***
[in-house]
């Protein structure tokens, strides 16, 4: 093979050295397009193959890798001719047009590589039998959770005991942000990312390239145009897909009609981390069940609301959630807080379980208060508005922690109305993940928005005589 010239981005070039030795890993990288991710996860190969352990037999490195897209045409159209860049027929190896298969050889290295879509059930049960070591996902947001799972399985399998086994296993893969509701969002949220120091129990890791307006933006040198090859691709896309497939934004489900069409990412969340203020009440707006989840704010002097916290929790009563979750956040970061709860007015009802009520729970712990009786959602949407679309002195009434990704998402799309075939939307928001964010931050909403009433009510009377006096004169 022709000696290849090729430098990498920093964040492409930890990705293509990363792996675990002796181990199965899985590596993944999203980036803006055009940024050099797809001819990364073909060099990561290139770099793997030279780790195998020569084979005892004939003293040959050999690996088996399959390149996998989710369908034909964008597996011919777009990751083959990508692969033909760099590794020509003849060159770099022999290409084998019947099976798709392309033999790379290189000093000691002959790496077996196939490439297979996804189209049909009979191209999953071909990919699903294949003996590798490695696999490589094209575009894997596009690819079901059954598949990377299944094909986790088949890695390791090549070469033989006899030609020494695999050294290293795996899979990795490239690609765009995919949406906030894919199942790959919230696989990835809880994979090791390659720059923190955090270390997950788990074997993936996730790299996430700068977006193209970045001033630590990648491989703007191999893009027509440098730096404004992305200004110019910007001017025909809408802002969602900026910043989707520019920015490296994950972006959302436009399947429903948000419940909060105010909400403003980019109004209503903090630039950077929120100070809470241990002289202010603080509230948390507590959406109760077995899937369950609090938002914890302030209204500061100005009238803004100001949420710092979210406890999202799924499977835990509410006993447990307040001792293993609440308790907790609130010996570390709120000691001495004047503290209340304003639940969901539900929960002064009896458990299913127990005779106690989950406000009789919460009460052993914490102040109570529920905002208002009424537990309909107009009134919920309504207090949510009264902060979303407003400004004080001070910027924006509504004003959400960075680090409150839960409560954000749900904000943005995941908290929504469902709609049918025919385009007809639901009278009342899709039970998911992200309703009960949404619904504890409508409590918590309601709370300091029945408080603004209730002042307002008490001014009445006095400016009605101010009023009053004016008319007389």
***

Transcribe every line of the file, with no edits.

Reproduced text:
[in-house]
């Protein structure tokens, strides 16, 4: 093979050295397009193959890798001719047009590589039998959770005991942000990312390239145009897909009609981390069940609301959630807080379980208060508005922690109305993940928005005589 010239981005070039030795890993990288991710996860190969352990037999490195897209045409159209860049027929190896298969050889290295879509059930049960070591996902947001799972399985399998086994296993893969509701969002949220120091129990890791307006933006040198090859691709896309497939934004489900069409990412969340203020009440707006989840704010002097916290929790009563979750956040970061709860007015009802009520729970712990009786959602949407679309002195009434990704998402799309075939939307928001964010931050909403009433009510009377006096004169 022709000696290849090729430098990498920093964040492409930890990705293509990363792996675990002796181990199965899985590596993944999203980036803006055009940024050099797809001819990364073909060099990561290139770099793997030279780790195998020569084979005892004939003293040959050999690996088996399959390149996998989710369908034909964008597996011919777009990751083959990508692969033909760099590794020509003849060159770099022999290409084998019947099976798709392309033999790379290189000093000691002959790496077996196939490439297979996804189209049909009979191209999953071909990919699903294949003996590798490695696999490589094209575009894997596009690819079901059954598949990377299944094909986790088949890695390791090549070469033989006899030609020494695999050294290293795996899979990795490239690609765009995919949406906030894919199942790959919230696989990835809880994979090791390659720059923190955090270390997950788990074997993936996730790299996430700068977006193209970045001033630590990648491989703007191999893009027509440098730096404004992305200004110019910007001017025909809408802002969602900026910043989707520019920015490296994950972006959302436009399947429903948000419940909060105010909400403003980019109004209503903090630039950077929120100070809470241990002289202010603080509230948390507590959406109760077995899937369950609090938002914890302030209204500061100005009238803004100001949420710092979210406890999202799924499977835990509410006993447990307040001792293993609440308790907790609130010996570390709120000691001495004047503290209340304003639940969901539900929960002064009896458990299913127990005779106690989950406000009789919460009460052993914490102040109570529920905002208002009424537990309909107009009134919920309504207090949510009264902060979303407003400004004080001070910027924006509504004003959400960075680090409150839960409560954000749900904000943005995941908290929504469902709609049918025919385009007809639901009278009342899709039970998911992200309703009960949404619904504890409508409590918590309601709370300091029945408080603004209730002042307002008490001014009445006095400016009605101010009023009053004016008319007389």